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Length: 13,000 words approx.
In 1920s New York, Pinkerton Agent John Brady is assigned to a brutal robbery/kidnapping, an open and shut case with an obvious culprit - but nothing and no one are what they seem.
Small-time crook Cesare Donati has the perfect getaway: a transatlantic cruise ship. When Brady turns up at his cabin door, Cesare knows he is out of options until they reach England.
Will London be a safe haven or a place of reckoning?
I have to admit I’m not really sure what possessed me to want to review this story because it’s honestly two of my least favorite things historical and short, but in spite of that it grabbed my attention and I decided that I wanted to give this one a shot and I’m really glad that I did.
As I’ve said on several other occasions, I’m not a big fan of historical stories, however, that doesn’t mean that I never read or enjoy them, and this one happens to be set during a time in history that has always held more interest for me than most. It’s the roaring 20s in New York, there’s John Brady, who is not only one of the MCs he’s a Pinkerton agent. I know I’m not alone when I say that the Pinkerton Agency has always held a bit of fascination for me so reading a story that has a main character who’s also a Pinkerton Agent was just too tempting to resist.
When Pinkerton Agent John Brady gets assigned to solve a robbery/kidnapping…a case that should have been open and shut quickly becomes complicated for him when he meets a small time crook Cesare Donati who is attempting to smuggle Alice a person of interest in Agent Brady’s case but what really complicates things as well as what Agent Brady learns from Cesare and Alice about his case is the attraction that John and Cesare share for each other.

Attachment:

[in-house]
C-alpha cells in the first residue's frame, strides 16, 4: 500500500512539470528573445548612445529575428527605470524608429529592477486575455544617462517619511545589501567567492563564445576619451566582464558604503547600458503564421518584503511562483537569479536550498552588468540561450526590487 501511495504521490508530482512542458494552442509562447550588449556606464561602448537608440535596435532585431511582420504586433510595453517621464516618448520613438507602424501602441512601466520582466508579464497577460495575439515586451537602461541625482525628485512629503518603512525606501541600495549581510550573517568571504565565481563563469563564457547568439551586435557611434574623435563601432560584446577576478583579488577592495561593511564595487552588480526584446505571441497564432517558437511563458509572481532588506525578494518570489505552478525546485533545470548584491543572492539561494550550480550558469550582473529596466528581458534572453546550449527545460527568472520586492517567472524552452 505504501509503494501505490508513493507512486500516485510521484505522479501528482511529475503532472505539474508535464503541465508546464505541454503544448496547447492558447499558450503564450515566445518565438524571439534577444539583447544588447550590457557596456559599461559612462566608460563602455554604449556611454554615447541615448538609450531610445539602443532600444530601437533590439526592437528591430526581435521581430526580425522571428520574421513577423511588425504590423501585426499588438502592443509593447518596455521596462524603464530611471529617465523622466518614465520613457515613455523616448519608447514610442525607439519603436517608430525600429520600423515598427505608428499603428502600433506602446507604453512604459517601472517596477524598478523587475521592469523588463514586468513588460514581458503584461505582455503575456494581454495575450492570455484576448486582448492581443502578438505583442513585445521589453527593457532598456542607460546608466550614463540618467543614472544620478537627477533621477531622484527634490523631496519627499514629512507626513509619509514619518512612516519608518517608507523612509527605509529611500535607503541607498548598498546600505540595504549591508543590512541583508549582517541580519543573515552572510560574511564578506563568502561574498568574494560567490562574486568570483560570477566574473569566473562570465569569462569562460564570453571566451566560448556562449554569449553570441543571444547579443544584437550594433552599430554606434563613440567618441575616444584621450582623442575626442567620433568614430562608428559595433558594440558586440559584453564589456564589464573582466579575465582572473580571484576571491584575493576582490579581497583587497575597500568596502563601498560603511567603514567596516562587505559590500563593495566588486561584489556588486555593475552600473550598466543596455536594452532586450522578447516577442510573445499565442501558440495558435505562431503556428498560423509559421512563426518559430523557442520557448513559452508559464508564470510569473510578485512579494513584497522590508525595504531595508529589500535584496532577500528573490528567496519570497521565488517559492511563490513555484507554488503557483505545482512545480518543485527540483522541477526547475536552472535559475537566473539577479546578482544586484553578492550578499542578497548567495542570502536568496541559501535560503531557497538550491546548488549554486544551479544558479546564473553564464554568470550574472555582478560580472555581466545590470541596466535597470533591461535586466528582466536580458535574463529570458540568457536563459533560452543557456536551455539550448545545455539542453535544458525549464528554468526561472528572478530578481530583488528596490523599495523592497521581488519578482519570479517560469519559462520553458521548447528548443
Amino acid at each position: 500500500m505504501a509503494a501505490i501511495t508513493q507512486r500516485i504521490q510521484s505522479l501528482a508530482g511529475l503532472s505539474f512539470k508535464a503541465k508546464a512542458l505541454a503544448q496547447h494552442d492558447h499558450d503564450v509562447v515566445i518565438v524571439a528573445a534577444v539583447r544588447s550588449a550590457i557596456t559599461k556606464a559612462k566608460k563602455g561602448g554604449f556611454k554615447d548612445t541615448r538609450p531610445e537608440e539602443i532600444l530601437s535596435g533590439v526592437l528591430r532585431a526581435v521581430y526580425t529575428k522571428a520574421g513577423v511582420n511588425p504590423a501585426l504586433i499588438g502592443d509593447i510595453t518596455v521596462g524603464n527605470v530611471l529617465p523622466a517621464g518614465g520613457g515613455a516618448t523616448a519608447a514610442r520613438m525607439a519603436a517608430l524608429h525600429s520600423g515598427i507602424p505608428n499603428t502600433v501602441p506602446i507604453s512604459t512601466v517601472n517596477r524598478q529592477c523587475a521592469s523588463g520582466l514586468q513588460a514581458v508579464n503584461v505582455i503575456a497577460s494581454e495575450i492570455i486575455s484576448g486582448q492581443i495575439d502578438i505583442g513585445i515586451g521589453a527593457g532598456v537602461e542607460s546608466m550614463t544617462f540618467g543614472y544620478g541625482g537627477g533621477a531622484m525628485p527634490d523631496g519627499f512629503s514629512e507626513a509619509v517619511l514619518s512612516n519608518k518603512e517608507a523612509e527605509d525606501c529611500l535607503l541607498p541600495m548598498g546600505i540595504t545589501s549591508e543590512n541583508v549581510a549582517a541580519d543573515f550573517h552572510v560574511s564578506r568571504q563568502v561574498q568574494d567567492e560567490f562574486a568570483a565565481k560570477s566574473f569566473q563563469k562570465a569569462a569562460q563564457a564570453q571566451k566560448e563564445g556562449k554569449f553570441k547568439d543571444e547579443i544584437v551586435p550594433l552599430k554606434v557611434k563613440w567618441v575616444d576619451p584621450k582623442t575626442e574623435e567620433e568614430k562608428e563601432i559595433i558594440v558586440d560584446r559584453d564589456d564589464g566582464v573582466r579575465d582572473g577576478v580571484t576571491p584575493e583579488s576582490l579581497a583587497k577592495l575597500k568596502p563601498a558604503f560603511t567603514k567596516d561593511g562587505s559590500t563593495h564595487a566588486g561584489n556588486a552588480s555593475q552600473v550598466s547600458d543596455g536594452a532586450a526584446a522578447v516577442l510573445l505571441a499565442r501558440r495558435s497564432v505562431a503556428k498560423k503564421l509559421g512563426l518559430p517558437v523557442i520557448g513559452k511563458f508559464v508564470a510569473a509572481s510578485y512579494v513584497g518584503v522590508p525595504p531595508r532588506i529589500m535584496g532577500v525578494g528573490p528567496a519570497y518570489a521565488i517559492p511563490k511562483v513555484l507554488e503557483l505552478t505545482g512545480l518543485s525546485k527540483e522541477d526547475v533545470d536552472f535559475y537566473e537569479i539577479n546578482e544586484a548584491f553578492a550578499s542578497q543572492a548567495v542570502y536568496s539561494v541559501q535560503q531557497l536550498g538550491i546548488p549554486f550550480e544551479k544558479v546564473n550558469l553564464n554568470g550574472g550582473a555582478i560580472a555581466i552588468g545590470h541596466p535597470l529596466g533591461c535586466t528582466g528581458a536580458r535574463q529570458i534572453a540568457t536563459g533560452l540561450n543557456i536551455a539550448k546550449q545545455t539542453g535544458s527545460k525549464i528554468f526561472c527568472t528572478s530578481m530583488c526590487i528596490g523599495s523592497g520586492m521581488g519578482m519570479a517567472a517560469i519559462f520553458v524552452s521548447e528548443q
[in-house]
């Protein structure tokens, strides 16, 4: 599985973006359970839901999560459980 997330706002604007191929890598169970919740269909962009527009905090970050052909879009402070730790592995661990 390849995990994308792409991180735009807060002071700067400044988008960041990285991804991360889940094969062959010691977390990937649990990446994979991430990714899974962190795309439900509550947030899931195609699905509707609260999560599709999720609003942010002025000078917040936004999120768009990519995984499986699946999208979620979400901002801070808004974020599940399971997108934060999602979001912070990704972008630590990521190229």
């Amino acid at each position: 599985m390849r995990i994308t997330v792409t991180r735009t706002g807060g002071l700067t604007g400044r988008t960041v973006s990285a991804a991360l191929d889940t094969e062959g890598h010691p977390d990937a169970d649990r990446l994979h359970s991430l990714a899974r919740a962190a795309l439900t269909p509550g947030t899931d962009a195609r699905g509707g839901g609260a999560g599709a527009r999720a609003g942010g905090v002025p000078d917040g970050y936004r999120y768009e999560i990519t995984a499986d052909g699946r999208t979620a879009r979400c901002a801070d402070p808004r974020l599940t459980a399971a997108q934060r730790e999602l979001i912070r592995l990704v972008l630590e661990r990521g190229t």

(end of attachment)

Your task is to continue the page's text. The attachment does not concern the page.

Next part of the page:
I have to admit when I saw that there were less than 40 pages in this story, I sincerely questioned how the author was going to make this one work…I mean, let’s be honest 32 pages means that every word has to count; overall I was impressed by the job that the author did of making each and every word work for the story. While I did get a good sense of the characters, the setting in terms of time and place I would have really loved more. Again, while the story was complete as it was, I can’t help but believe that more would have been even better, and all this is not to say that what was there wasn’t good no more to the contrary…it was good enough that it had me wanting even more.
At 3.5 stars this was a good story…actually a bit above average and given that there are fewer than 40 pages that’s not to shabby, but I can easily see that with a bit more filling out of the plot, the characters and the relationship this could have easily been a 4 or even 5 star read. I must admit I’ve only read a couple other stories by this author and each time I’ve been left both suitably impressed and wanting more…all in all not a bad thing for an author to do.
A copy of ‘The Fall Guy’ was graciously provided by the author in exchange for an honest review.
About The Author
Chris's reading and writing interests range from historical, mystery, and paranormal, to science-fiction and fantasy, writing mostly in the male/male genre. She refuses to be pigeon-holed and intends to uphold the long and honourable tradition of the Eccentric Brit to the best of her ability. In her spare time [hah!] she reads, embroiders, quilts and knits. Over the years she has been a stable lad [briefly] in a local racing stable and stud, a part-time and unpaid amateur archaeologist, a civilian clerk at her local police station and a 15th century re-enactor.
She lives in a small and ancient city in the south-west of the United Kingdom, sharing her usually chaotic home with an extended family, three dogs, a frilled dragon [lizard] and sundry goldfish and tropicals.
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